Form vs. Function
For the second time in three days, President Macron, le pourfendeur de la présidence bavarde of his predecessor, sat down for a lengthy interview. Regarding the content of his discussion with journalists Jean-Jacques Bourdin and Edwy Plenel, I can repeat what I said in the previous post: Macron is brilliant at articulating his own point of view, which he defends by saying nothing about the strongest arguments that can be raised against him. Once again his defense of the wealth tax cut provides a glaring example: he claims that it will boost investment in France while ignoring the fact that it equally favors capital flows out of France and into other countries. Despite their (shall we say) pugnacity of the two interviewers, they were as ineffective as the hapless Jean-Pierre Pernaut in exposing the weaknesses in the president’s arguments.
Which brings us to the question of the form vs. the function of events like this. In form last night’s event was certainly an innovation. The president–I assume it was the president or his press flacks–couldn’t have chosen a more … virile mise en scène, what with Macron backed by the magnificent phallic symbol of the Eiffel Tower, punctuated by twinkling lights of the sort that used to symbolize orgasmic moments in film before one could show les feux de joie directly. The view through the window of the Palais de Chaillot couldn’t have been more spectacular.
Across the pentagonal table sat the two journalists, Edwy Plenel for la gauche militante, Jean-Jacques Bourdin for la droite beauf. Neither wore a tie, whether by their choice or the president’s was not stated. Given the kerfuffle over Mélenchon’s tieless appearances at the Assemblée Nationale, the choice could only be read as an effort to faire peuple, an effort reinforced by the decision to address Monsieur le Président, as he was called in the introduction only, as “Emmanuel Macron.” One was immediately reminded of Jacques Chirac’s effort to enforce equality between himself and the incumbent Mitterrand during the 1988 presidential debate: “Oui, Monsieur le Premier Ministre,” Monsieur le Président affably agreed. But, as Macron reminded his interlocutors at one point, “je suis le président, vous êtes des intervieweurs.” Moi, je décide, vous griffonnez.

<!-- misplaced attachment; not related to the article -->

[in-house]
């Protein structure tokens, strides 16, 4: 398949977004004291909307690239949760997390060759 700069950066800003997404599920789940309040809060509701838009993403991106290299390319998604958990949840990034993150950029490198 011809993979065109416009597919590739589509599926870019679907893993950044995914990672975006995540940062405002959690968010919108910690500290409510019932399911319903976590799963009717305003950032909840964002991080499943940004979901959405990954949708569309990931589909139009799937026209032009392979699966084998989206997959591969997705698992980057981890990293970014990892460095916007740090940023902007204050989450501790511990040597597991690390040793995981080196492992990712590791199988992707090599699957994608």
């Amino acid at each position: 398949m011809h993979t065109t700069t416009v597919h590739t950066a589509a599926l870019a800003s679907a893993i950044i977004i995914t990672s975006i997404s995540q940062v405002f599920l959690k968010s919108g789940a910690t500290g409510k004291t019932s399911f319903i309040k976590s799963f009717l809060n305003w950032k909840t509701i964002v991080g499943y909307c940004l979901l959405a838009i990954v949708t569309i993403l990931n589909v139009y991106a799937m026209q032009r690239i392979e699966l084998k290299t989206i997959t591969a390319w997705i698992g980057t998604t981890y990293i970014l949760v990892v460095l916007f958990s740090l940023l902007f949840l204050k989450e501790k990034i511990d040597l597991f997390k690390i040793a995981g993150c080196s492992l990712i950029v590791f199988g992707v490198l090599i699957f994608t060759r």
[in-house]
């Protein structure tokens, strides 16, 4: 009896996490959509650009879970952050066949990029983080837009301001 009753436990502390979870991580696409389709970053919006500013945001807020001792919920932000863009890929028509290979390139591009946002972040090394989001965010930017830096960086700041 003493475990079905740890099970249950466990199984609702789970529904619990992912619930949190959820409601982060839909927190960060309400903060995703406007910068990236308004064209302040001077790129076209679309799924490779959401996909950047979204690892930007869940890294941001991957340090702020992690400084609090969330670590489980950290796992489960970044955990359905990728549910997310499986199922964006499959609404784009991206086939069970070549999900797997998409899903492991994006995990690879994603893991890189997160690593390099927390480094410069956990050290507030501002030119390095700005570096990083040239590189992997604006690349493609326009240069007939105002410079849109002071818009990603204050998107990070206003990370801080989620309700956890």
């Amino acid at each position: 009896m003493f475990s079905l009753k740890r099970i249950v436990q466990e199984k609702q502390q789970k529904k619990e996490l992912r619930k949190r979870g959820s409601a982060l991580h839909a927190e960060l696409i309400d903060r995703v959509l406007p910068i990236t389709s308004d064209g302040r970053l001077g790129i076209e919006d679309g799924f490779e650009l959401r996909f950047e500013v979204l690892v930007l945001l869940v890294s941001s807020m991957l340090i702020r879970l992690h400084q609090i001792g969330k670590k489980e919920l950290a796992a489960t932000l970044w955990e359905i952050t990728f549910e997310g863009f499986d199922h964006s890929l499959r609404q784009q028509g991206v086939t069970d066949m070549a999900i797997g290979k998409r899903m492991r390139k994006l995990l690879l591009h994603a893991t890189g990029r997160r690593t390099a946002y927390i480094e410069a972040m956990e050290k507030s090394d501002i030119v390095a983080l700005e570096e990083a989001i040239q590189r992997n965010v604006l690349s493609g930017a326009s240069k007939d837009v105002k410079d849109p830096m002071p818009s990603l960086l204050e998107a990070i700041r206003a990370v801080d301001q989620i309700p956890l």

Sarkozy used to complain that his interviewers lacked du répondant, which threw him off his counterpuncher’s game. Macron could lodge no such complaint against the pair he confronted. At moments Bourdin seemed ready to leap from his chair and attack the president physically. In his daily routine he likes to sit directly across from his interviewee, nose to nose as it were, so that he can hurl questions in his or her face. The pentagonal setup for the TV cameras left him defanged. He tried to overcome the distance by looking fierce. Plenel tried to do the same by looking ironic and wry, forcing his patented ironic twinkle to compensate for lack of depth. Both men presented themselves as tribuns du peuple rather than connoisseurs of any particular issue area, which allowed Macron to toy with them in a sort of rope-a-dope performance, confronting only those arguments he chose to.
But the gloves are off now. Future interviewers will feel emboldened to go after the president as never before. Macron seems to enjoy the exercise, but who knows? Even Muhammad Ali slowed with age. In the meantime, the spectacle diverts from the substance. Form triumphs over function. And Macron buys time, which is what every president needs. Il faut donner du temps au temps, as Mitterrand famously said. Last night, Macron bought himself some time.